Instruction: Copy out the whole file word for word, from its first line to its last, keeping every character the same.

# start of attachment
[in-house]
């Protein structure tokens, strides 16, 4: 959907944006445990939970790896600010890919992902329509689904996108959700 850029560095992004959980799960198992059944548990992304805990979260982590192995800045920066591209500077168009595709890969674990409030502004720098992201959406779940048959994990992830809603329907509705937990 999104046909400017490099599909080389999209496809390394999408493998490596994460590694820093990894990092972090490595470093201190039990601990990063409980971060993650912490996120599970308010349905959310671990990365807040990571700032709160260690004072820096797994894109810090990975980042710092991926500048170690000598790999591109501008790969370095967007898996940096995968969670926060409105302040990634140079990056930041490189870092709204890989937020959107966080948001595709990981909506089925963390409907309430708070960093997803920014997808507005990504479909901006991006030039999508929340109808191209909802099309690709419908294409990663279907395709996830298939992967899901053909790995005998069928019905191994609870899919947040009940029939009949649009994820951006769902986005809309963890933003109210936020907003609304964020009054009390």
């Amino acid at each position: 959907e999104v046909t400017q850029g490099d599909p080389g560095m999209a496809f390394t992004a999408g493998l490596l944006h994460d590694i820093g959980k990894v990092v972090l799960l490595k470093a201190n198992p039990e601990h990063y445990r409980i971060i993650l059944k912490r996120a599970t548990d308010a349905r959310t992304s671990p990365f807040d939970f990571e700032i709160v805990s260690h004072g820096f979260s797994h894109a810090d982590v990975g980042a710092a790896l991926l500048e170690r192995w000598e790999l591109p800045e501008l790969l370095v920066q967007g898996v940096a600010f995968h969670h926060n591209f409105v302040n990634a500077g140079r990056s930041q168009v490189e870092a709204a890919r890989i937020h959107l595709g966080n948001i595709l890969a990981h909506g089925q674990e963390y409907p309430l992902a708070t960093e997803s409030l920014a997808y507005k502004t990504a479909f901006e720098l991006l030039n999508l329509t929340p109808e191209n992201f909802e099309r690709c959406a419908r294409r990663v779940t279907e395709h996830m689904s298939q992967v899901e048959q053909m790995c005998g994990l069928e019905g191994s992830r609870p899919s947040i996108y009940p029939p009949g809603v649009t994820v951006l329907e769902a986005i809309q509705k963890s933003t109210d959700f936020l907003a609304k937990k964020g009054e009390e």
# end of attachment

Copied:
[in-house]
């Protein structure tokens, strides 16, 4: 959907944006445990939970790896600010890919992902329509689904996108959700 850029560095992004959980799960198992059944548990992304805990979260982590192995800045920066591209500077168009595709890969674990409030502004720098992201959406779940048959994990992830809603329907509705937990 999104046909400017490099599909080389999209496809390394999408493998490596994460590694820093990894990092972090490595470093201190039990601990990063409980971060993650912490996120599970308010349905959310671990990365807040990571700032709160260690004072820096797994894109810090990975980042710092991926500048170690000598790999591109501008790969370095967007898996940096995968969670926060409105302040990634140079990056930041490189870092709204890989937020959107966080948001595709990981909506089925963390409907309430708070960093997803920014997808507005990504479909901006991006030039999508929340109808191209909802099309690709419908294409990663279907395709996830298939992967899901053909790995005998069928019905191994609870899919947040009940029939009949649009994820951006769902986005809309963890933003109210936020907003609304964020009054009390």
């Amino acid at each position: 959907e999104v046909t400017q850029g490099d599909p080389g560095m999209a496809f390394t992004a999408g493998l490596l944006h994460d590694i820093g959980k990894v990092v972090l799960l490595k470093a201190n198992p039990e601990h990063y445990r409980i971060i993650l059944k912490r996120a599970t548990d308010a349905r959310t992304s671990p990365f807040d939970f990571e700032i709160v805990s260690h004072g820096f979260s797994h894109a810090d982590v990975g980042a710092a790896l991926l500048e170690r192995w000598e790999l591109p800045e501008l790969l370095v920066q967007g898996v940096a600010f995968h969670h926060n591209f409105v302040n990634a500077g140079r990056s930041q168009v490189e870092a709204a890919r890989i937020h959107l595709g966080n948001i595709l890969a990981h909506g089925q674990e963390y409907p309430l992902a708070t960093e997803s409030l920014a997808y507005k502004t990504a479909f901006e720098l991006l030039n999508l329509t929340p109808e191209n992201f909802e099309r690709c959406a419908r294409r990663v779940t279907e395709h996830m689904s298939q992967v899901e048959q053909m790995c005998g994990l069928e019905g191994s992830r609870p899919s947040i996108y009940p029939p009949g809603v649009t994820v951006l329907e769902a986005i809309q509705k963890s933003t109210d959700f936020l907003a609304k937990k964020g009054e009390e």